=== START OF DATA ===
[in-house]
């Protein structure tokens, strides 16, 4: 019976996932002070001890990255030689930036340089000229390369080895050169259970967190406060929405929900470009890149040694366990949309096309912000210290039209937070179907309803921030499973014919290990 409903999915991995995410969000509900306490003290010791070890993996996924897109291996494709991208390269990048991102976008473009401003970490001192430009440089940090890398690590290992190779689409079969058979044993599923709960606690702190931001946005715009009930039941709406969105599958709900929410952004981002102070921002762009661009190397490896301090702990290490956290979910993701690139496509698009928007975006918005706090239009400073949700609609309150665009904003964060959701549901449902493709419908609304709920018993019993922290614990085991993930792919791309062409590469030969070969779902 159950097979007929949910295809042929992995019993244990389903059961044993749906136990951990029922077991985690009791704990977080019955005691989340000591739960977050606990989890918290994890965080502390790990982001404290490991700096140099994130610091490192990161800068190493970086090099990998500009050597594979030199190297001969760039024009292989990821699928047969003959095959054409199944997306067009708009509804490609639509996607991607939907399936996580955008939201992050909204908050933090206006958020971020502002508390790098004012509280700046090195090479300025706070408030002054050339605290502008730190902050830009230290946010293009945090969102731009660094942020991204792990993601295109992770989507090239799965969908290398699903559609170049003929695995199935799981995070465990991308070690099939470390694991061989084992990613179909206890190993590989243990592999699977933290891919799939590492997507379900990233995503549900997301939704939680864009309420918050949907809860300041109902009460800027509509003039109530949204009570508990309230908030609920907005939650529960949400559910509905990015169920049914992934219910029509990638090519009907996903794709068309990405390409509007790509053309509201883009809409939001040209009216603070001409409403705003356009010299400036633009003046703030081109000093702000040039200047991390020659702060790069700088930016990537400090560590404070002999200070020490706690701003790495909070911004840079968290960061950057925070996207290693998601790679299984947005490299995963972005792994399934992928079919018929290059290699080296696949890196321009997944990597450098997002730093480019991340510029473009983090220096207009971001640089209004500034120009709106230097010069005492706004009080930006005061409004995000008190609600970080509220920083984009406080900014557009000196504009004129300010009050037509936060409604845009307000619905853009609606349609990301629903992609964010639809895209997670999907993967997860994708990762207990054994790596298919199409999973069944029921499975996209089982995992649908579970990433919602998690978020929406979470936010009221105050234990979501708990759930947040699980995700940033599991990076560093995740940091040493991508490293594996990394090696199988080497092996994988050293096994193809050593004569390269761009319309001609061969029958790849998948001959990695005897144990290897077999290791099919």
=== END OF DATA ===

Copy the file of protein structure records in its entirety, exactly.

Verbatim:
[in-house]
């Protein structure tokens, strides 16, 4: 019976996932002070001890990255030689930036340089000229390369080895050169259970967190406060929405929900470009890149040694366990949309096309912000210290039209937070179907309803921030499973014919290990 409903999915991995995410969000509900306490003290010791070890993996996924897109291996494709991208390269990048991102976008473009401003970490001192430009440089940090890398690590290992190779689409079969058979044993599923709960606690702190931001946005715009009930039941709406969105599958709900929410952004981002102070921002762009661009190397490896301090702990290490956290979910993701690139496509698009928007975006918005706090239009400073949700609609309150665009904003964060959701549901449902493709419908609304709920018993019993922290614990085991993930792919791309062409590469030969070969779902 159950097979007929949910295809042929992995019993244990389903059961044993749906136990951990029922077991985690009791704990977080019955005691989340000591739960977050606990989890918290994890965080502390790990982001404290490991700096140099994130610091490192990161800068190493970086090099990998500009050597594979030199190297001969760039024009292989990821699928047969003959095959054409199944997306067009708009509804490609639509996607991607939907399936996580955008939201992050909204908050933090206006958020971020502002508390790098004012509280700046090195090479300025706070408030002054050339605290502008730190902050830009230290946010293009945090969102731009660094942020991204792990993601295109992770989507090239799965969908290398699903559609170049003929695995199935799981995070465990991308070690099939470390694991061989084992990613179909206890190993590989243990592999699977933290891919799939590492997507379900990233995503549900997301939704939680864009309420918050949907809860300041109902009460800027509509003039109530949204009570508990309230908030609920907005939650529960949400559910509905990015169920049914992934219910029509990638090519009907996903794709068309990405390409509007790509053309509201883009809409939001040209009216603070001409409403705003356009010299400036633009003046703030081109000093702000040039200047991390020659702060790069700088930016990537400090560590404070002999200070020490706690701003790495909070911004840079968290960061950057925070996207290693998601790679299984947005490299995963972005792994399934992928079919018929290059290699080296696949890196321009997944990597450098997002730093480019991340510029473009983090220096207009971001640089209004500034120009709106230097010069005492706004009080930006005061409004995000008190609600970080509220920083984009406080900014557009000196504009004129300010009050037509936060409604845009307000619905853009609606349609990301629903992609964010639809895209997670999907993967997860994708990762207990054994790596298919199409999973069944029921499975996209089982995992649908579970990433919602998690978020929406979470936010009221105050234990979501708990759930947040699980995700940033599991990076560093995740940091040493991508490293594996990394090696199988080497092996994988050293096994193809050593004569390269761009319309001609061969029958790849998948001959990695005897144990290897077999290791099919």